Saturday, March 02, 2019

Dr. Hagenow's 1906 Victim

On March 2, 1906, 28-year-old Lola Maddison of Salt Lake City, Utah, died from an abortion at in Chicago. She went to Chicago on the advice of a friend and made straight for Lucy Hagenow's practice, where she remained for several days. Somehow her sister, Kathryn, who was a nurse in Chicago, learned where Lola was. On February 20 she went to check on her. She found Lola seriously ill, and had her brought to her home on Cass Street before notifying the police. The police, upon seeing Lola's grave condition, had her brought immediately to Passavant Hospital.

The coroner, facing ongoing stonewalling in his investigation into the abortion death of Mercedes Berriozabal, worked hard to get as much information as possible from Lola before her lips were sealed by death. She made a deathbed statement detailing the events leading to her demise, though she adamantly refused to divulge the name of the baby's father, who she said had provided her with $100 to cover travel expenses and the cost of the abortion.

Police Sargent George W. Pearsall took Hagenow to Lola's room at Passavant Hospital about five o'clock on the afternoon of February 20. He asked Lola, "Do you know this woman?" To which Lola replied, "Oh, yes, that is the doctor." The police captain asked for clarification and Lola identified Hagenow as the doctor who had performed the abortion at her office on Clark Street. 

Abortionist Lucy "Louise" Hagenow
Hagenow was well known to Chicago police. She had been implicated the death of Minnie Deering in 1891 and Sophia Kuhn in 1892. Later that same year she was implicated in the abortion death of Emily Anderson.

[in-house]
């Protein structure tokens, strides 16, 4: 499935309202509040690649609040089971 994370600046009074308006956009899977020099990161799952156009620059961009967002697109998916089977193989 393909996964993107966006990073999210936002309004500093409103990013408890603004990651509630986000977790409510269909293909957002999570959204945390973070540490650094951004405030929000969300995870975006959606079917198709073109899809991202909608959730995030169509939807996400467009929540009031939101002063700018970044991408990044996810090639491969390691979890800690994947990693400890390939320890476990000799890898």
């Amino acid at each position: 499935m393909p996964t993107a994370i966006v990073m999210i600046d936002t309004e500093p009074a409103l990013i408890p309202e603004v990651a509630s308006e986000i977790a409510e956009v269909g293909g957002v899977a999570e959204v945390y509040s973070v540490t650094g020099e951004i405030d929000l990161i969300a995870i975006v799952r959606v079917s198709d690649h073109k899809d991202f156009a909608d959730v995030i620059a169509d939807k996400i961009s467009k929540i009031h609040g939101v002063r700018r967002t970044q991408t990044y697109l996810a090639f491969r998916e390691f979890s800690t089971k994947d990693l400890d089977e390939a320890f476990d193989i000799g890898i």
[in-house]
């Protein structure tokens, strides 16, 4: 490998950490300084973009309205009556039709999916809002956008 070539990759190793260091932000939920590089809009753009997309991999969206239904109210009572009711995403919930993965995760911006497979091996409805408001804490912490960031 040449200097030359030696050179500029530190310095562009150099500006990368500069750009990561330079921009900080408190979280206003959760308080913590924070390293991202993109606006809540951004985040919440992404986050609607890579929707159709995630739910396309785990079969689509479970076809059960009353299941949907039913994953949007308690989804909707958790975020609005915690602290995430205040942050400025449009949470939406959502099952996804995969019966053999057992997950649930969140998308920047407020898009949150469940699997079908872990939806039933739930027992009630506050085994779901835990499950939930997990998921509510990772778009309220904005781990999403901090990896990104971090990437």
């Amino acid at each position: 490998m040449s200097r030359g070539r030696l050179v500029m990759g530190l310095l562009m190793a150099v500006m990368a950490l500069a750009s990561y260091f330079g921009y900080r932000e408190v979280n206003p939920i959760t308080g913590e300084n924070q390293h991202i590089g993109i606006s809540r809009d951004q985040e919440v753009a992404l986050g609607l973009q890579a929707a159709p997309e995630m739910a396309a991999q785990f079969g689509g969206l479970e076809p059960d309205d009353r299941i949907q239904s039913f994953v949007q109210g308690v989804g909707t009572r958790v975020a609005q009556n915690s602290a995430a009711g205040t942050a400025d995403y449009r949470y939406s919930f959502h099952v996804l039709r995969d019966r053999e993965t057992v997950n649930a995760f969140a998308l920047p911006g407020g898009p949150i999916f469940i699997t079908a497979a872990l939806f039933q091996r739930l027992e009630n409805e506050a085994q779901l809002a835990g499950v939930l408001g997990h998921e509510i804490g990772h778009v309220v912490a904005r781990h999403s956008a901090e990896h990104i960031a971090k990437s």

Her first Cook County trial was in 1895, when Mary Putnam had died under her care. Hagenow was acquitted in the case and promptly went on to be implicated in the July, 1896 abortion death of Hannah Carlson. Though Hannah's brother identified Hagenow as the abortionist, the jury was unable to dismiss Hagenow's claims that she had only been caring for Hannah after a self-induced abortion, and she was again acquitted.

The August, 1899 abortion death of Marie Hecht brought a change in Hagenow's fortunes. Marie's deathbed statement, and corroborating testimony by one of Marie's friends, secured a conviction. In February of 1900, Hagenow was sent to Joliet Penitentiary to serve a sentence of one year to life. She served only the one year then was released and seemed to have kept herself out of trouble until Lola's death. She was arrested and held by the coroner's jury March 3. Emma L. Anderson, identified as Hagenow's niece, was unable to get the charges dismisses, but was able to argue in favor of her aunt's release on $10,000 bail. Because of technical issues with the indictment, the case was dropped on July 22, 1907. This left Hagenow, who had already been implicated of the abortion deaths of Louise DerchowAnnie DorrisAbbia Richards, and Emma Dep in San Francisco, to perform a fatal abortion on Annie Horvatich in 1907. Annie's death finally won Hagenow a trip to Joliet. She was freed on October 29, 1917, having served less than half of her sentence. Over the next few years she botched a few abortions and got herself arrested, but all of the women survived. 

Then, suddenly in 1925, it was as if something snapped and Hagenow began making up for lost time. Five young women lost their lives at Lucy Hagenow's hands that year: Lottie LowyNina H. PierceJean CohenBridget Masterson, and Elizabeth Welter. Hagenow followed up in 1926 with her final patient death: Mary MooreheadThat makes a total of 17 abortion deaths I could positively identify for which Hagenow was implicated in some way. She served about a year for the death of Marie Hecht, and was incarcerated for the death of Annie Horvatich until 1917. Though she was sentenced to prison for the death of Mary Moorehead, when she appealed the Supreme Court of Illinois ordered a new trial in 1929. The judge, noting that there was no new evidence, dismissed the case, telling Hagenow, "You had better make your peace with God, Lucy Hagenow. I do not think your months on earth are many."

Hagenow, the Associated Press noted, was nearly deaf and "may not have heard. She muttered something, and shambled laboriously from the room."

As near as I can determine, Hagenow died September 26, 1933, in Norwood Park, Cook County, Illinois. 

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